Bubblegum Bomber
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Jan 22, 1998
On January 20, I had my first full military exercise in Korea, and on the very first morning of the exercise, in the first heavy snow I'd seen in Korea, we were recalled bright and early at 6am to run to work, carrying our chemical protection gear in the dark. I was carrying about 60 pounds of it, slung over my back as I trounced through the already-pack snow, when I hit a slick spot, causing my feet to slide forward from underneath me. My reaction was to instantly fling the pack forward off my back, and as I was going down, the pendulum motion from the swinging, heavy pack, pushed me upright, and I didn't fall. It was one of those things I wish I had on video, because at the end I could say,"I meant to do that".

We knew we'd have some chems thrown at us but we all just hoped we didn't get caught outside during a simulated attack. Later that morning I left my building to transmit a message, they pulled a condition black (simulated chemical attack), and I ended up sitting around on the ground for almost an hour with all my chem gear on, stuck inside. I put my mask on too fast, and it was so fogged up I couldn't see. It was like a face-mounted sauna.
The next morning I left my room when the coast was clear, then the sirens went off, I dove for a bunker and had to slap on my gear again in complete darkness with four strangers. My hair went 'Ace Ventura' (or for the less sophisticated--'Howard the Duck'). I fixed the fogging problem, but it was complete darkness, so it hardly mattered. I liked the hairdo.

Trained Killing Machine>>>

On January 22, I left my office for the day. I was half way home when we were (simulated) attacked again! That was the third time in two days for me. I ran for a day care center entrance, donned my ugly mask again, and sat there behind a concrete wall (for protection) with two strangers. I was able to see though. Then an exercise evaluator walked up and asked,"Who wants to be a patient?" The other two pointed at me, and the evaluator took me away.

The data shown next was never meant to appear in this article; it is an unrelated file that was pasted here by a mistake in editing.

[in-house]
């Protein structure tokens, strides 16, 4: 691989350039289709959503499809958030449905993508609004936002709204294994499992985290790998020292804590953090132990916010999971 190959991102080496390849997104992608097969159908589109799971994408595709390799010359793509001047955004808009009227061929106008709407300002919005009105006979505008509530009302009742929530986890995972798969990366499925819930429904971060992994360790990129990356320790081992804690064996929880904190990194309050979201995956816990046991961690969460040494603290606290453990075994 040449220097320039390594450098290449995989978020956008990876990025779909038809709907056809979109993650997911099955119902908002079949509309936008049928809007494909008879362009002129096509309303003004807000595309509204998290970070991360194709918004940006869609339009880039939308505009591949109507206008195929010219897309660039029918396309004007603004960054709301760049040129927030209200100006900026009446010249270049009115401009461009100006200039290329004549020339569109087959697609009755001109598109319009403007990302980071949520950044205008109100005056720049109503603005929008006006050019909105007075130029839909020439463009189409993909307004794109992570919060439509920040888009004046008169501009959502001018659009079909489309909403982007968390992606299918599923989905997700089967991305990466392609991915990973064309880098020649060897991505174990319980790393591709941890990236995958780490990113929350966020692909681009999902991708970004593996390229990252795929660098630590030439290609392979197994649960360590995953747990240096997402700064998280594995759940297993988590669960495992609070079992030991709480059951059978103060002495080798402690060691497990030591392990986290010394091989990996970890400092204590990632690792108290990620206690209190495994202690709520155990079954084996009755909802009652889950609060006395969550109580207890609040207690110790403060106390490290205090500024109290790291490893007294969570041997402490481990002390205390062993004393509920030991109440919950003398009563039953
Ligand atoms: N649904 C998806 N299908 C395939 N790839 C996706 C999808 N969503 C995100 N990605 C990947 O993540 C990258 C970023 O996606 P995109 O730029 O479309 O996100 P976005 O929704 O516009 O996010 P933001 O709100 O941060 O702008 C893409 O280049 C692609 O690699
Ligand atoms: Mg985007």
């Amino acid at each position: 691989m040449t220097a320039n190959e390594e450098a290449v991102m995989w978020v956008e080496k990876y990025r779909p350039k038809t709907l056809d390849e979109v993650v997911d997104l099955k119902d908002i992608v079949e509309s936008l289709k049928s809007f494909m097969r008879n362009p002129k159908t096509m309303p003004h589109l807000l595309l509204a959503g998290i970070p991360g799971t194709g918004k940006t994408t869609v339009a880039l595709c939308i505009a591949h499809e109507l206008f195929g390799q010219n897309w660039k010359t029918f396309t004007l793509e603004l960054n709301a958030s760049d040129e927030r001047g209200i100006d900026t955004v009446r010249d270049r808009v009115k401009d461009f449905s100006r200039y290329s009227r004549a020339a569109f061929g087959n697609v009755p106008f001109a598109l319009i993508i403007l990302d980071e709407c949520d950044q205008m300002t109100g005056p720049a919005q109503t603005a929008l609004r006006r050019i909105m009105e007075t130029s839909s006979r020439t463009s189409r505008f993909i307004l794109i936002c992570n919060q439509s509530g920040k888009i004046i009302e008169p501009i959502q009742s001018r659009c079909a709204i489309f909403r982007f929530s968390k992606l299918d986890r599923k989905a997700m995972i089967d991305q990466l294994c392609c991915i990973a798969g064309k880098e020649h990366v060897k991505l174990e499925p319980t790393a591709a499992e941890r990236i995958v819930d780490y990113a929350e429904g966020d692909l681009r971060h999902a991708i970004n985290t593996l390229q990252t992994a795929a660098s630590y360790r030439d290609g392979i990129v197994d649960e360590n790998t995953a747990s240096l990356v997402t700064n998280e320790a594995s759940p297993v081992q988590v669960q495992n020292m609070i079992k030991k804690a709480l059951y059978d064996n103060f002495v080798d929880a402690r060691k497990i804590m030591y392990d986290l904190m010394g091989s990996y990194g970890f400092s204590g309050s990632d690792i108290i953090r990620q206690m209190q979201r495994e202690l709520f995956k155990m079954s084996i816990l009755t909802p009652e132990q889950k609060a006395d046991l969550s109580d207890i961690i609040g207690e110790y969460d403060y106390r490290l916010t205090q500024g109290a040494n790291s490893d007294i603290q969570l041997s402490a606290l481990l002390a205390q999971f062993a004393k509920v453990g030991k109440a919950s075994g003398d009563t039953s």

He tore off a piece of paper and said,"You were riding in the back of a truck when a cluster bomb went off, throwing you from the truck and fracturing your femur." I had to lie on the ground and pretend I was badly injured. Imagine if YOU had to put up with this on the way home from work! After 15 minutes of yelling for help and talking to the evaluator who kept saying,"I can't help you, I'm invisible", six people in full chemical protective gear ran over, picked me up on a stretcher, and dragged me into a hospital garage while tearing off my chemical gear. Suddenly one guy ripped open my flak vest and yelled,"CLEAR!" and all these funny looking people dove behind concrete barriers like frightened little green Ewoks. Then he grabbed me by the vest and yelled at me,"WHAT IS THIS? WHAT IS THIS?!!!" I couldn't see (gas mask, y' know?) and I said,"er,uh, flak vest?" Shaking me he yelled again "Is this a bomb?!"

Dazed I thought,"Uh, buddy, if I was hurting as badly as I'm supposed to be you'd have had a boot to the groin a long time ago". I said,"Uh, chapstick?"

Lick me I'm a Smithfield Ham>>>
He pulled my pack of chewing gum out and snarled,"Did the evaluator plant this bomb on you?!" I politely said,"No, of course not". Apparently his friend had been blown up by a 'simulated bomb' earlier--mind you, I was just walking home from work, minding my own business. I enjoy a chew now and then--please don't hate me.
So I was run into the emergency room and they did all these crazy things to me. I made stupid jokes(when they weren't carrying me...I'm not that stupid). They kept slapping stickers and tags on me like some Smithfield Ham experiment. Looking at all the bright lights and freaks in their gas masks, I asked them if I was in a bad Martian abduction movie. After almost two hours, I was released, with all those tags and stickers stuck on my beautiful, unblemished body. I told them to leave them on--I wanted the world to see what they'd done to me.